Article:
3 key takeaways from Biden's big speech

His first address to Congress was personal — and packed a punch

President Biden.
(Image credit: Illustrated | Getty Images, iStock)

Long before he ascended to the White House, President Biden was famous for his skills as a "retail politician" — the kind of guy who didn't always look great on TV, maybe, but who was fantastic in person, or in one-on-one meetings, both in the halls of the Capitol and out on the campaign trail. In those settings, he could really empathize, and make a senator, or a voter, or their child, feel seen and heard.

His speech to Congress on Wednesday night was a little bit like that.

Journalists who followed the address while reading from the prepared text quickly noticed that Biden wasn't sticking strictly to the script. He didn't depart wholesale from the written word as his predecessor was so fond of doing. Instead, he added little flourishes — friendly asides to Senate Minority Leader Mitch McConnell (R-Ky.) and ad-libbed shout-outs to union workers — that made the speech a little quieter than usual, and also a little more personal. One notable addition: A reference to his late son, Beau, while urging Congress to make a goal of ending cancer "as we know it."

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"So many of us have deceased sons, daughters, relatives that died of cancer," Biden said, before returning to the teleprompter. "I can think of no more worthy investment."

Performances like the one he gave on Wednesday will make it difficult for Republicans who so badly want to paint Biden as a radical. Indeed, Biden's mild manner — conservatives have called it "sleepy" — helps protect him from these charges.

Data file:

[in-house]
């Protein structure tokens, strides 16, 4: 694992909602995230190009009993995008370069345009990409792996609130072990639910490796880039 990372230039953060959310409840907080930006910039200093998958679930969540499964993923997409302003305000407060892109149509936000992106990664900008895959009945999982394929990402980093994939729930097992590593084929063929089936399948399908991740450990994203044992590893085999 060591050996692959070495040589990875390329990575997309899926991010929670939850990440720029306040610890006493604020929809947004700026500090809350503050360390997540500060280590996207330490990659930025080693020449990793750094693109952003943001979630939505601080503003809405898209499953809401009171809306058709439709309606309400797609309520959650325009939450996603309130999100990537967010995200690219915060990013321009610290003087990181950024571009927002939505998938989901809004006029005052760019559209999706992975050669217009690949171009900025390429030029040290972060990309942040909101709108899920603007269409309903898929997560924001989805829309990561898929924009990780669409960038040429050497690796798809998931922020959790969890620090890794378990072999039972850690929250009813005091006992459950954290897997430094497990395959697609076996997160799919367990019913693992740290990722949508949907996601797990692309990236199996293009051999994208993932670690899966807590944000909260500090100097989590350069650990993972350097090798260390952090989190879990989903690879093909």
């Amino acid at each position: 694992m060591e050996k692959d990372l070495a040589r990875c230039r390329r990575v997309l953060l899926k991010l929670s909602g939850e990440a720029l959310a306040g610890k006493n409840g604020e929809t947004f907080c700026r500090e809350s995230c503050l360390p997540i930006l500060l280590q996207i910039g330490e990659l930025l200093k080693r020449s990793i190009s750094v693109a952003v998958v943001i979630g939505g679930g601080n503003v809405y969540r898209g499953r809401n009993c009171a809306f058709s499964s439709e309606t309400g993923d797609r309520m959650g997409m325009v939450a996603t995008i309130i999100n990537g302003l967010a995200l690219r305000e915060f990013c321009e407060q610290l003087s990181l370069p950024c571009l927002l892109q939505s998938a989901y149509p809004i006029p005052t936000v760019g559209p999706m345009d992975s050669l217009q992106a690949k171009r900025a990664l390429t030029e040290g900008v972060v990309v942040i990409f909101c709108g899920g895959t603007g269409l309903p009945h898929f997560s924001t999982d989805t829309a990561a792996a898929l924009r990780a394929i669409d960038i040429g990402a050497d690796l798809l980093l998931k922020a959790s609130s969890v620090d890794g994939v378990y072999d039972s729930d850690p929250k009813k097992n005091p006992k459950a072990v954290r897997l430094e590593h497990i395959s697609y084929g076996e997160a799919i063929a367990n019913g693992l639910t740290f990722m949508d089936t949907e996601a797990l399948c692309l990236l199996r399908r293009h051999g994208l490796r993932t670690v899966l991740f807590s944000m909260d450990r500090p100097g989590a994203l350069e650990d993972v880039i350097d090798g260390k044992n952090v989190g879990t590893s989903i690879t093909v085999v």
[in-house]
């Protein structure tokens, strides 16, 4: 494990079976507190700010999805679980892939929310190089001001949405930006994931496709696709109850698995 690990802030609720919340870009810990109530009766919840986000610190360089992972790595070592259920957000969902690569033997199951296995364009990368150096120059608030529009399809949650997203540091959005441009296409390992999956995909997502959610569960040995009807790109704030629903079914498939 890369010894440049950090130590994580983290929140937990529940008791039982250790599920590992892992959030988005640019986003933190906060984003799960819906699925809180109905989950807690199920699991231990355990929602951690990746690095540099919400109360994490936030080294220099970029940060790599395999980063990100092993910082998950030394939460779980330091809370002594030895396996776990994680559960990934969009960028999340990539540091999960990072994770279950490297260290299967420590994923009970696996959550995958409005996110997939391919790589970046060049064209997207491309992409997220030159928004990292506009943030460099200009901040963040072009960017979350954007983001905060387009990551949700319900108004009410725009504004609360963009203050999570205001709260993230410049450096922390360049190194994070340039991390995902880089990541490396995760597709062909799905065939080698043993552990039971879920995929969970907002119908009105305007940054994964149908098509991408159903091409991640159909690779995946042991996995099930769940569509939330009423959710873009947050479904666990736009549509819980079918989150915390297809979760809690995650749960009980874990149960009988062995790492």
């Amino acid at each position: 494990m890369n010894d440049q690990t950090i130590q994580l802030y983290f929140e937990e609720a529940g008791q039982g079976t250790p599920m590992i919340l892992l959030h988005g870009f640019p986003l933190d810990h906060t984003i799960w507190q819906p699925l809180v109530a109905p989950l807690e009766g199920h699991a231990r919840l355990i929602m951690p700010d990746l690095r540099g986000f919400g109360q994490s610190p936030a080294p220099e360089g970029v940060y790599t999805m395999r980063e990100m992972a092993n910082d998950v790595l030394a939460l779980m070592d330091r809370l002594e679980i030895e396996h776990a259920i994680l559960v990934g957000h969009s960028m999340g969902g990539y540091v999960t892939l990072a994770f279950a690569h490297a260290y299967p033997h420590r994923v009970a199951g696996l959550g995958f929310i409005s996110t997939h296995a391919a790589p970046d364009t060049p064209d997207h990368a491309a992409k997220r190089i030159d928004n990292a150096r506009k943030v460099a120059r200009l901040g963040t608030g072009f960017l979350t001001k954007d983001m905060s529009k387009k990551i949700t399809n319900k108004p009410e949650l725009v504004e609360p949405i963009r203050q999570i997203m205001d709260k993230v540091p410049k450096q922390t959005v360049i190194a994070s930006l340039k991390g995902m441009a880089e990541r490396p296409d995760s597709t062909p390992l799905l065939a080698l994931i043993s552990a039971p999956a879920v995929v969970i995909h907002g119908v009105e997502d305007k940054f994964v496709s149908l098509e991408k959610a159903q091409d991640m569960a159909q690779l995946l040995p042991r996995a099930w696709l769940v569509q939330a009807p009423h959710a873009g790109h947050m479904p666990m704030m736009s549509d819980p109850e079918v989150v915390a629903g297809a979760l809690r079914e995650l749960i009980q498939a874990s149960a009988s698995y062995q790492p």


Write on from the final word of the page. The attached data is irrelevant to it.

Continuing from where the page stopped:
Here are three more observations from the president's big speech:

Biden is thinking big. If the tone of the speech was quiet and personal, the ideas were big and transformative: proposals to spend billions upon billions of dollars to create jobs, support young families, and expand affordable access to both health care and education. In the first 100 days of his term, Biden and Democrats in Congress have already done much to expand the breadth and scope of the federal government, but so much of that has been done on a one-off basis, necessitated and made possible by the COVID-19 pandemic and floundering economy. After a generation of watching Democratic presidents genuflect toward the legacy of Ronald Reagan, Biden's willingness to put his credibility on the line for such proposals is still fairly astonishing.

Biden also made clear he isn't afraid of waging a little bit of class warfare in the service of accomplishing his agenda, proposing to raise taxes on corporations and individuals making more than $400,000 a year, and pointing out that gains from the Republican tax cut of 2017 went mostly to the wealthy without creating benefits for most workers. "When you hear someone say that they don't want to raise taxes on the wealthiest 1 percent and on corporate America, ask them, 'Whose taxes are you going to raise instead, and whose are you going to cut?'" he said. After a career as a moderate, Biden sure sounded a lot like the Occupy Wall Street movement, if only for a moment.